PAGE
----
A Quick Look at the Cretaceous World

The Extent of the Cretaceous The Cretaceous Period began about 144 million years ago and terminated with the well-known asteroid impact some 66 million years ago. Geologists subdivide it into 12 stages, each defined by particular rock formations, fossils and sediments at a specific locality called the type area. Several of… Read More

Public Lecture Cancelled: Human Microbiomes – Notes for Hosts

This public lecture is cancelled. However, we plan to record the lecture and post it here on the website at a later date.  We are making arrangements with Professor Crane to record his lecture, and will hopefully have the recording posted here soon. Thank you all for your understanding.   Abstract… Read More

Why was the HMS Endeavour ever here?

It’s rather sad that in all of the misinformation and fake news in New Zealand around the arrival of James Cook to “discover and colonise” New Zealand, there has been a rather stunning silence about the achievements of the expedition from the Scientific community.   Figure 1 Captain Cook,… Read More

Is Cotton Rotten? Congratulations Blake Shepherd!

Blake’s brilliant project recently won the Royal Society of Wellington branch prize at the NIWA Science Fair. His project was titled “Is Cotton Rotten?” and investigated aspects such as absorbency, ability to retain heat, water resistance, and bacterial growth in different types of fabric for tramping clothing. He found that… Read More

Wellington Branch of the Royal Society, Hudson Lecture 2019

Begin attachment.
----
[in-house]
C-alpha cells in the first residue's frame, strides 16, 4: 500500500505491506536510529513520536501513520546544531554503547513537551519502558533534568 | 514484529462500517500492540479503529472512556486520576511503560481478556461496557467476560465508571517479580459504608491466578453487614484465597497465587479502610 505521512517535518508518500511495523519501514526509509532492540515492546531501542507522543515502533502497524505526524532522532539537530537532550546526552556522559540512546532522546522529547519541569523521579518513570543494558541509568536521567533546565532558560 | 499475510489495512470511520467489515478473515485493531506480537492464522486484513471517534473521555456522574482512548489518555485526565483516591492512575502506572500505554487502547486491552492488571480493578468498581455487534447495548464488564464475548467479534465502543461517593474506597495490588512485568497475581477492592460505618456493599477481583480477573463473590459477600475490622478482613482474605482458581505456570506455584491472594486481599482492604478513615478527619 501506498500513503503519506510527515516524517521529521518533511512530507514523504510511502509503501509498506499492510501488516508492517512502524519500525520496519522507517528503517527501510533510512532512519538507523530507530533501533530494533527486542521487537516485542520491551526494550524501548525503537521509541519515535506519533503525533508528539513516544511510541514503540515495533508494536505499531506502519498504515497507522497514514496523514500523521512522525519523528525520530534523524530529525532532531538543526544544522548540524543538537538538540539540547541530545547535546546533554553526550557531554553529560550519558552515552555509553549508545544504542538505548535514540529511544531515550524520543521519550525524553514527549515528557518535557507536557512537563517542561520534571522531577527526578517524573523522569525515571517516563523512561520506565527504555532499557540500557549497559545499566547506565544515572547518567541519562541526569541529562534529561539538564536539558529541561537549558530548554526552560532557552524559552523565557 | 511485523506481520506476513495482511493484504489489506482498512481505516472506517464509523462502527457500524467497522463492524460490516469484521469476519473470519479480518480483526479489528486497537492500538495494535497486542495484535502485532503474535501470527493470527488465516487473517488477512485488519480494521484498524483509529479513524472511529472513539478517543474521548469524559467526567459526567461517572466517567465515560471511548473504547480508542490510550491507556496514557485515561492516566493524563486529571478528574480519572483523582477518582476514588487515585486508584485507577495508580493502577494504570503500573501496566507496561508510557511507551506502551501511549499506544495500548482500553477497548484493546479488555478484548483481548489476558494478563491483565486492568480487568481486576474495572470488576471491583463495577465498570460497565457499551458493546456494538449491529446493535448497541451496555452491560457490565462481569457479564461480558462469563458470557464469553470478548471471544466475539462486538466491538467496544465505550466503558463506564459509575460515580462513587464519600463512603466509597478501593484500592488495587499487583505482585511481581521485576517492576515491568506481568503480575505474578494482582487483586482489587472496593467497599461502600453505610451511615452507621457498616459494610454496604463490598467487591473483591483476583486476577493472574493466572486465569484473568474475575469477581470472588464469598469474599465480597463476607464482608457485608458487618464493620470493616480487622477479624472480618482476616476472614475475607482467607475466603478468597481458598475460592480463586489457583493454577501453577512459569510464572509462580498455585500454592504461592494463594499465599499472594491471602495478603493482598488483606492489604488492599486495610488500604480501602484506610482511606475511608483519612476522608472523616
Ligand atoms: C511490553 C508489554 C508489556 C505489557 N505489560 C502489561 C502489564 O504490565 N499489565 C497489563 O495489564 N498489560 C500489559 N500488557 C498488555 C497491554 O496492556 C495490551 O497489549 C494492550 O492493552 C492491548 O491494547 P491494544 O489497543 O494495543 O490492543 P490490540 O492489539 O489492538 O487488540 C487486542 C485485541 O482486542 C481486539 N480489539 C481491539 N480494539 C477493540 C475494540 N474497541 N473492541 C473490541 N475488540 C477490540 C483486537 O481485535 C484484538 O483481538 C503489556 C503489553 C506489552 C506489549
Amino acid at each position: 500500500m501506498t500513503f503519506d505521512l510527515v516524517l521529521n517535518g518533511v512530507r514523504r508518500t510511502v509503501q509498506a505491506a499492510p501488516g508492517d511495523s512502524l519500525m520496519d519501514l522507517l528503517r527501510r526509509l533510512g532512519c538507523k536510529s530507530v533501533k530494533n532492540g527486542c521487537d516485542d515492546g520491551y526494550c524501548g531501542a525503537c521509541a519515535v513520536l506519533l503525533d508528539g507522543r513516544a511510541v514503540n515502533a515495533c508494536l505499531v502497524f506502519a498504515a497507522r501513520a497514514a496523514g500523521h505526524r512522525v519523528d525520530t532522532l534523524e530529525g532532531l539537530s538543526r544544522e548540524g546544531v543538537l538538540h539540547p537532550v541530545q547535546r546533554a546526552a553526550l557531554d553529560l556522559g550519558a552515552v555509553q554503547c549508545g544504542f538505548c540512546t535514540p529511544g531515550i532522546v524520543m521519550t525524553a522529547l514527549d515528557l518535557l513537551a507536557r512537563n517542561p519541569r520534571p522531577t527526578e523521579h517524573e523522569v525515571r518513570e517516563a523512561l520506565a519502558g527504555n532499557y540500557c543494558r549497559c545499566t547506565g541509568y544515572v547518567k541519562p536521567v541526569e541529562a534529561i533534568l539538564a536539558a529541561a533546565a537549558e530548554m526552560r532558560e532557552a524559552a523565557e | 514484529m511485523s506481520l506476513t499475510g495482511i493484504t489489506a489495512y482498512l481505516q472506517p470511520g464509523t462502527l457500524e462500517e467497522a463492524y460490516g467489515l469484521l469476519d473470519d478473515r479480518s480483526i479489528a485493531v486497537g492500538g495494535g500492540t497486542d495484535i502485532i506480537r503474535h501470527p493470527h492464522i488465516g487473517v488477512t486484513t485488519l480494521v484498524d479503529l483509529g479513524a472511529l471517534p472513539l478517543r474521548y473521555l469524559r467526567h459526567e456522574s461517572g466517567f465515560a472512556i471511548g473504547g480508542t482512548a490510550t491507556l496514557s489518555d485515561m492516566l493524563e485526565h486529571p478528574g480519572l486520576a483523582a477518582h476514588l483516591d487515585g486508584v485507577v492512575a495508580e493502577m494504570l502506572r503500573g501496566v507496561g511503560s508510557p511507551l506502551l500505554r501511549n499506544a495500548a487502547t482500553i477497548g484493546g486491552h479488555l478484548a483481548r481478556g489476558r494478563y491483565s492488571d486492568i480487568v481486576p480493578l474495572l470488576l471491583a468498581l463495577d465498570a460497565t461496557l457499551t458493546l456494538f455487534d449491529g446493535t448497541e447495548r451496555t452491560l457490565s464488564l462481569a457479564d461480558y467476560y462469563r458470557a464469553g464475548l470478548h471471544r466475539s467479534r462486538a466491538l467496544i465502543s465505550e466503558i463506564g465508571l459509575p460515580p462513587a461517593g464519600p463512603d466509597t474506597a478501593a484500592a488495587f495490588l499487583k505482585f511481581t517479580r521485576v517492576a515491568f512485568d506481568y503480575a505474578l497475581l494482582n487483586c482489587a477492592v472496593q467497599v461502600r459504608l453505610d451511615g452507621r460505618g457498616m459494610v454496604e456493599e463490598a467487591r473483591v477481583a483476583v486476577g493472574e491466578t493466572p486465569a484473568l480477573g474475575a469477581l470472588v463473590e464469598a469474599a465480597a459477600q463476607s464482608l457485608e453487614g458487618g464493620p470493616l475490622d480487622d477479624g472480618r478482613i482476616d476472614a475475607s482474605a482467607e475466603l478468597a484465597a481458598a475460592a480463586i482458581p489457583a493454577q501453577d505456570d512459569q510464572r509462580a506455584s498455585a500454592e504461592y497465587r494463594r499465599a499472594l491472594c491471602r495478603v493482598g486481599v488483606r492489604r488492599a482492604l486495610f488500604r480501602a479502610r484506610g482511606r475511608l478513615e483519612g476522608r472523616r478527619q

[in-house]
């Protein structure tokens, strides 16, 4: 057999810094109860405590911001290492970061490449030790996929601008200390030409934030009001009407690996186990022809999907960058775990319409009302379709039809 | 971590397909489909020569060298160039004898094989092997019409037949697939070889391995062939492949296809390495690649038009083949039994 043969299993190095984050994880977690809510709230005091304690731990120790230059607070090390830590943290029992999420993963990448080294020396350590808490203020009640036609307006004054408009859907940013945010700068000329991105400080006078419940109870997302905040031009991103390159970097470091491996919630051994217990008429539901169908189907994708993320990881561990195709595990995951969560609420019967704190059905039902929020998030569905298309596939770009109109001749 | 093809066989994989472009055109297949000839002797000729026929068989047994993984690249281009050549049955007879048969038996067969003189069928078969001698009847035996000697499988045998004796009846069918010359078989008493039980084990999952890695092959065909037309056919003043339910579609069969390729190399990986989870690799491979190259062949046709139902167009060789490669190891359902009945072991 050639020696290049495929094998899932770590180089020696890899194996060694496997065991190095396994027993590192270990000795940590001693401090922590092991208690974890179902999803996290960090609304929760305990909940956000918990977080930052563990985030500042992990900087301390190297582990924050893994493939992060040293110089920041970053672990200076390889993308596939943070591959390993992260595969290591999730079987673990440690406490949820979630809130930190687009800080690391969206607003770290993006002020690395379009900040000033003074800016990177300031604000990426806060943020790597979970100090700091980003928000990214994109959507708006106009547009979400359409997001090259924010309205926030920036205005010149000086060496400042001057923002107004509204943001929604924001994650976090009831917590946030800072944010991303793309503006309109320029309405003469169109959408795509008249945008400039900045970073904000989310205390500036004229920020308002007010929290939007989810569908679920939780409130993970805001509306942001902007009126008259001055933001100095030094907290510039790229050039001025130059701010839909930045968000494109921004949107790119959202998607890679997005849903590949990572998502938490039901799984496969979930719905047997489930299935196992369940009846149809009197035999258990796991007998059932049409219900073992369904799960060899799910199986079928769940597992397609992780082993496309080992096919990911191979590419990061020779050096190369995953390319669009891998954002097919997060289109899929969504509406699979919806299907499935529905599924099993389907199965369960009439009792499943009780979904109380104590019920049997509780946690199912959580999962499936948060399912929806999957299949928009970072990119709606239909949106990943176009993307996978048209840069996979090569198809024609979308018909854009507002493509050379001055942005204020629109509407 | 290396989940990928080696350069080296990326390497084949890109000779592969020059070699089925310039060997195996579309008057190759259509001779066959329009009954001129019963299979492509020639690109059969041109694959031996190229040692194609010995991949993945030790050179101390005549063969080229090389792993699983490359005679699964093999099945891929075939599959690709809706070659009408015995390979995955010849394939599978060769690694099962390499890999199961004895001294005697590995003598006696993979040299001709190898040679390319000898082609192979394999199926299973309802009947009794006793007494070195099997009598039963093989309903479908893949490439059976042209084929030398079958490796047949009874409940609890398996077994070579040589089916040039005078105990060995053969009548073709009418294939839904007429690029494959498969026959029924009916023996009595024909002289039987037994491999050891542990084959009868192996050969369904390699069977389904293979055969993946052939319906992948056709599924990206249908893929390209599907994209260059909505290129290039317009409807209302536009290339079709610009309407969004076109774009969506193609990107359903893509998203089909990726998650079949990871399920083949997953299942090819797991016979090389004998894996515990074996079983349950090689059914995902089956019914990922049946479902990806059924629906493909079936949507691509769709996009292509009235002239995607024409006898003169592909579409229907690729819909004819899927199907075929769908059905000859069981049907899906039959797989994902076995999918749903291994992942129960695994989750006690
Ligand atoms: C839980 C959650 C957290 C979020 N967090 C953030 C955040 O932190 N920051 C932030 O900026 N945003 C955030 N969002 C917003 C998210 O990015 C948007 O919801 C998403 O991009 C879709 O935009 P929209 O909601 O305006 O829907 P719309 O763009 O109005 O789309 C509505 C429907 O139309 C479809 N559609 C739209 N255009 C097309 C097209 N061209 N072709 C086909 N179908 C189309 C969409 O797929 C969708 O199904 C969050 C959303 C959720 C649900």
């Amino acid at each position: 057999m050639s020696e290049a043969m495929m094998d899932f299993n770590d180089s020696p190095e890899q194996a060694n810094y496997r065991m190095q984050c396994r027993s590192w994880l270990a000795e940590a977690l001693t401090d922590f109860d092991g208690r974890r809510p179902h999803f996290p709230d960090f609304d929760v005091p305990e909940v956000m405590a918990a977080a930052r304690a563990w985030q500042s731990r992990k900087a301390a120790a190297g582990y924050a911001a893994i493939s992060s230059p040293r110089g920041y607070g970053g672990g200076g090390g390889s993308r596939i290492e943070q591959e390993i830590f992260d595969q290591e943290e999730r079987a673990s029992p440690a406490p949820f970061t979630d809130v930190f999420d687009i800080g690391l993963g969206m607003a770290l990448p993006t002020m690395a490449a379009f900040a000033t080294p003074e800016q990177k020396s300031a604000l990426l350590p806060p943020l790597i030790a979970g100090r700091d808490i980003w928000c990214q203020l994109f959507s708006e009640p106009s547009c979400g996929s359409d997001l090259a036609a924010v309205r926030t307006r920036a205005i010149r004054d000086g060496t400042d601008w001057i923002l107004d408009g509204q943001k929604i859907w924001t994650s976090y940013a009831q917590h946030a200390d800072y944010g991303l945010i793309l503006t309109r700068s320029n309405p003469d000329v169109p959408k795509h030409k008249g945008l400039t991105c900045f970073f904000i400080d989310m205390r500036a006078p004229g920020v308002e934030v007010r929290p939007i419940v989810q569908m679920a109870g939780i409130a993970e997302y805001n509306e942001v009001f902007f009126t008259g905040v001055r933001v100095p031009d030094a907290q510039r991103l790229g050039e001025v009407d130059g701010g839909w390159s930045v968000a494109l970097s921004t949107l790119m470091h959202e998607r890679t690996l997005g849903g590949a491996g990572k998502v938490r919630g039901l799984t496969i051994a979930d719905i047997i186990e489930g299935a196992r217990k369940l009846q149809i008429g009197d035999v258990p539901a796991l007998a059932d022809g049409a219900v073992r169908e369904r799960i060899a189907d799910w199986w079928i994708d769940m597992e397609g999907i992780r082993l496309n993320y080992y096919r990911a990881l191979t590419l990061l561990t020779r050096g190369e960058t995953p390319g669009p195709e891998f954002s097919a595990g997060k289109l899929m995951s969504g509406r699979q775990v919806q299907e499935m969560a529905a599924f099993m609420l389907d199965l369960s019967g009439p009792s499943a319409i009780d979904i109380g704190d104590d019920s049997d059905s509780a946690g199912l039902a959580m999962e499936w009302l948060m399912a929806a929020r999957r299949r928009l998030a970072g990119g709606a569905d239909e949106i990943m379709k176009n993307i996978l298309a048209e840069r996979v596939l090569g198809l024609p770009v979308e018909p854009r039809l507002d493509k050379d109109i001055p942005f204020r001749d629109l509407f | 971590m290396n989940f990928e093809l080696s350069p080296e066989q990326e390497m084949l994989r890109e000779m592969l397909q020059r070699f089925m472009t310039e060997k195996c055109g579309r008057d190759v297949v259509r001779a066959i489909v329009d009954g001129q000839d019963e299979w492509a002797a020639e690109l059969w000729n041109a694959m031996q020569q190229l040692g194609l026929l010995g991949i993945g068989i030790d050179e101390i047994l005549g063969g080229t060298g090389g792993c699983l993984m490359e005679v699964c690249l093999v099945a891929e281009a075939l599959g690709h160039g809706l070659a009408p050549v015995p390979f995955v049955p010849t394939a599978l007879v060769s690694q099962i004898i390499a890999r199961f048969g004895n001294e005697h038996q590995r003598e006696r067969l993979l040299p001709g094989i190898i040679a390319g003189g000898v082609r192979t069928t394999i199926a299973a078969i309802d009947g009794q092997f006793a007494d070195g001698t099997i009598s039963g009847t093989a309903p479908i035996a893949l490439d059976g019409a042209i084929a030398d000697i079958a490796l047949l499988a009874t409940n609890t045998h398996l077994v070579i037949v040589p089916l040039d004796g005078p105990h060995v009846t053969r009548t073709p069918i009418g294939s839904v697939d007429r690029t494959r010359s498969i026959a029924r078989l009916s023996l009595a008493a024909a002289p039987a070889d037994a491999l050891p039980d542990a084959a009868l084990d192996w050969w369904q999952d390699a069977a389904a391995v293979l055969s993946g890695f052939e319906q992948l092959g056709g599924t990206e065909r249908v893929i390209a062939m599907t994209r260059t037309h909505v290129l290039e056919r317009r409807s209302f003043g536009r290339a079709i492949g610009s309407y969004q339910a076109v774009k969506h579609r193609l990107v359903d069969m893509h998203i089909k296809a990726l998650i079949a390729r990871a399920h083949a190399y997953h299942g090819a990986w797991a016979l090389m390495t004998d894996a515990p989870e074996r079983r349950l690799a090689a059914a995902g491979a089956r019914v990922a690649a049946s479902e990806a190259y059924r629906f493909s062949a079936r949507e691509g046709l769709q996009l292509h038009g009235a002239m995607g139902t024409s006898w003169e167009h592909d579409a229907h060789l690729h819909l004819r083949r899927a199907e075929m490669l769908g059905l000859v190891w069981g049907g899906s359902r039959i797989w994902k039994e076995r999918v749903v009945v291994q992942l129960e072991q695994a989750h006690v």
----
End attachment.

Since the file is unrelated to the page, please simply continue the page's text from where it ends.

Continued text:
It was our pleasure to present the Hudson Lecture, of the Wellington Branch of the Royal Society, on the 14th August. This year the lecture was by Prof. Tony Ward  “Theoretical illiteracy and therapeutic dead ends: lessons from forensic and correctional practice”. A video recording of the lecture is in… Read More

What’s a Million Years between Friends?

“Most of us these days accept that life has followed some kind of evolutionary process that has played out over a very long period of time. However, getting our heads around the enormous lengths of time available for the evolution of life is next to impossible, even for those who… Read More

A Subtlety of Earth’s Gravity and its Rotation

As is well known, Earth is not a perfect sphere. Because of its rotation, the centrifugal effect makes it bulge slightly at the equator and slightly squashed at the poles, to produce what we refer to as an ‘oblate spheroid’.  However, the centrifugal effect also applies to… Read More

Fraud in Science

Laboratory Fraud is a growing “elephant in the room” for science In New Zealand. By Brian Jones.   Last summer (2017/18) as I worked as a Biosecurity auditor in Australia, I became aware of the growing problem of “Laboratory Fraud” and the apparent total absence of any mechanism in New… Read More